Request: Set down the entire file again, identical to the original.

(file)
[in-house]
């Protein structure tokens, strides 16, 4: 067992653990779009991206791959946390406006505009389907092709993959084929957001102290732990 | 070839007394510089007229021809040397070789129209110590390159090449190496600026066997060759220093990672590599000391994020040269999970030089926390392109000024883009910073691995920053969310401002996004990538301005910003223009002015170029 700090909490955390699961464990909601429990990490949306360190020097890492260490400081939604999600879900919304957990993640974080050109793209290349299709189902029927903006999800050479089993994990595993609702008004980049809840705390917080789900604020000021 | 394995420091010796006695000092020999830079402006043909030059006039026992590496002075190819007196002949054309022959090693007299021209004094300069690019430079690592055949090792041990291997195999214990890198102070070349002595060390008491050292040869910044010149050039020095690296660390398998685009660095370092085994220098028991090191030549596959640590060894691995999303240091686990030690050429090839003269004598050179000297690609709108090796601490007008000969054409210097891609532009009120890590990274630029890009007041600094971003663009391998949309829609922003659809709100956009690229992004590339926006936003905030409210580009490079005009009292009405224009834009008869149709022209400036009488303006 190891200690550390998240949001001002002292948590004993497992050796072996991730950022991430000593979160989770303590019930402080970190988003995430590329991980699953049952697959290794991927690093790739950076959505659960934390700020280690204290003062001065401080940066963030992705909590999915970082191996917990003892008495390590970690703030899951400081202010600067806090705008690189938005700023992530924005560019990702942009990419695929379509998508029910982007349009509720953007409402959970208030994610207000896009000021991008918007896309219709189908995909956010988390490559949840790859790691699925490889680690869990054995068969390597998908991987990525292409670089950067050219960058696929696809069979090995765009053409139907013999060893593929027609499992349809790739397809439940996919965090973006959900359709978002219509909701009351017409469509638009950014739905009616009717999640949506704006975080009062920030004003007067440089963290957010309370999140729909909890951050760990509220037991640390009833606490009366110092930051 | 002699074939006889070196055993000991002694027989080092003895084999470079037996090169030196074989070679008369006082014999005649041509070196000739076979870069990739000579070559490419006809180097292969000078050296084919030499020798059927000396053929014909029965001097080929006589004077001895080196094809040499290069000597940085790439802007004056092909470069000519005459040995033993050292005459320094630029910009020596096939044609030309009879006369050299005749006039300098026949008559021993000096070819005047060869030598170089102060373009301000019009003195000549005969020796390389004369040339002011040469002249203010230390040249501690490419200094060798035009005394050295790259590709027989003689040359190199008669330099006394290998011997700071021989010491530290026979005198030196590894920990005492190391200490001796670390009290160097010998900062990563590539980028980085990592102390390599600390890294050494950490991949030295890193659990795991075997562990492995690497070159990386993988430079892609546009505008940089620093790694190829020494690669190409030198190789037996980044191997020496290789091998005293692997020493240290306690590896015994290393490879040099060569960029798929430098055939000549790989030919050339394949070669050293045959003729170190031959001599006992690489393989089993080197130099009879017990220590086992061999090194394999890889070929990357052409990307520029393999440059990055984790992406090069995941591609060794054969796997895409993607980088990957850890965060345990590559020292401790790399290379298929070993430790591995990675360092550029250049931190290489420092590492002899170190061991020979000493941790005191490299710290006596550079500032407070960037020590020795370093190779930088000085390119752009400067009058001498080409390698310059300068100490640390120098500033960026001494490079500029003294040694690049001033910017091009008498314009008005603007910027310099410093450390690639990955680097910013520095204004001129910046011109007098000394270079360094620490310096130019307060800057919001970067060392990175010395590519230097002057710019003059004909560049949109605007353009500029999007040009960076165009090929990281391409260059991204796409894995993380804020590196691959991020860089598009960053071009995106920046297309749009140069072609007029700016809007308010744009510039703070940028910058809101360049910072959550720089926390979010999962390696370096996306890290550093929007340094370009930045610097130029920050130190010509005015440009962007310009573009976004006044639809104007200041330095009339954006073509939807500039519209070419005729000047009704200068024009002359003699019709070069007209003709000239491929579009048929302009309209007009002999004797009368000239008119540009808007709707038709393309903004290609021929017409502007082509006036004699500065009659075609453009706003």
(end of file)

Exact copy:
[in-house]
């Protein structure tokens, strides 16, 4: 067992653990779009991206791959946390406006505009389907092709993959084929957001102290732990 | 070839007394510089007229021809040397070789129209110590390159090449190496600026066997060759220093990672590599000391994020040269999970030089926390392109000024883009910073691995920053969310401002996004990538301005910003223009002015170029 700090909490955390699961464990909601429990990490949306360190020097890492260490400081939604999600879900919304957990993640974080050109793209290349299709189902029927903006999800050479089993994990595993609702008004980049809840705390917080789900604020000021 | 394995420091010796006695000092020999830079402006043909030059006039026992590496002075190819007196002949054309022959090693007299021209004094300069690019430079690592055949090792041990291997195999214990890198102070070349002595060390008491050292040869910044010149050039020095690296660390398998685009660095370092085994220098028991090191030549596959640590060894691995999303240091686990030690050429090839003269004598050179000297690609709108090796601490007008000969054409210097891609532009009120890590990274630029890009007041600094971003663009391998949309829609922003659809709100956009690229992004590339926006936003905030409210580009490079005009009292009405224009834009008869149709022209400036009488303006 190891200690550390998240949001001002002292948590004993497992050796072996991730950022991430000593979160989770303590019930402080970190988003995430590329991980699953049952697959290794991927690093790739950076959505659960934390700020280690204290003062001065401080940066963030992705909590999915970082191996917990003892008495390590970690703030899951400081202010600067806090705008690189938005700023992530924005560019990702942009990419695929379509998508029910982007349009509720953007409402959970208030994610207000896009000021991008918007896309219709189908995909956010988390490559949840790859790691699925490889680690869990054995068969390597998908991987990525292409670089950067050219960058696929696809069979090995765009053409139907013999060893593929027609499992349809790739397809439940996919965090973006959900359709978002219509909701009351017409469509638009950014739905009616009717999640949506704006975080009062920030004003007067440089963290957010309370999140729909909890951050760990509220037991640390009833606490009366110092930051 | 002699074939006889070196055993000991002694027989080092003895084999470079037996090169030196074989070679008369006082014999005649041509070196000739076979870069990739000579070559490419006809180097292969000078050296084919030499020798059927000396053929014909029965001097080929006589004077001895080196094809040499290069000597940085790439802007004056092909470069000519005459040995033993050292005459320094630029910009020596096939044609030309009879006369050299005749006039300098026949008559021993000096070819005047060869030598170089102060373009301000019009003195000549005969020796390389004369040339002011040469002249203010230390040249501690490419200094060798035009005394050295790259590709027989003689040359190199008669330099006394290998011997700071021989010491530290026979005198030196590894920990005492190391200490001796670390009290160097010998900062990563590539980028980085990592102390390599600390890294050494950490991949030295890193659990795991075997562990492995690497070159990386993988430079892609546009505008940089620093790694190829020494690669190409030198190789037996980044191997020496290789091998005293692997020493240290306690590896015994290393490879040099060569960029798929430098055939000549790989030919050339394949070669050293045959003729170190031959001599006992690489393989089993080197130099009879017990220590086992061999090194394999890889070929990357052409990307520029393999440059990055984790992406090069995941591609060794054969796997895409993607980088990957850890965060345990590559020292401790790399290379298929070993430790591995990675360092550029250049931190290489420092590492002899170190061991020979000493941790005191490299710290006596550079500032407070960037020590020795370093190779930088000085390119752009400067009058001498080409390698310059300068100490640390120098500033960026001494490079500029003294040694690049001033910017091009008498314009008005603007910027310099410093450390690639990955680097910013520095204004001129910046011109007098000394270079360094620490310096130019307060800057919001970067060392990175010395590519230097002057710019003059004909560049949109605007353009500029999007040009960076165009090929990281391409260059991204796409894995993380804020590196691959991020860089598009960053071009995106920046297309749009140069072609007029700016809007308010744009510039703070940028910058809101360049910072959550720089926390979010999962390696370096996306890290550093929007340094370009930045610097130029920050130190010509005015440009962007310009573009976004006044639809104007200041330095009339954006073509939807500039519209070419005729000047009704200068024009002359003699019709070069007209003709000239491929579009048929302009309209007009002999004797009368000239008119540009808007709707038709393309903004290609021929017409502007082509006036004699500065009659075609453009706003």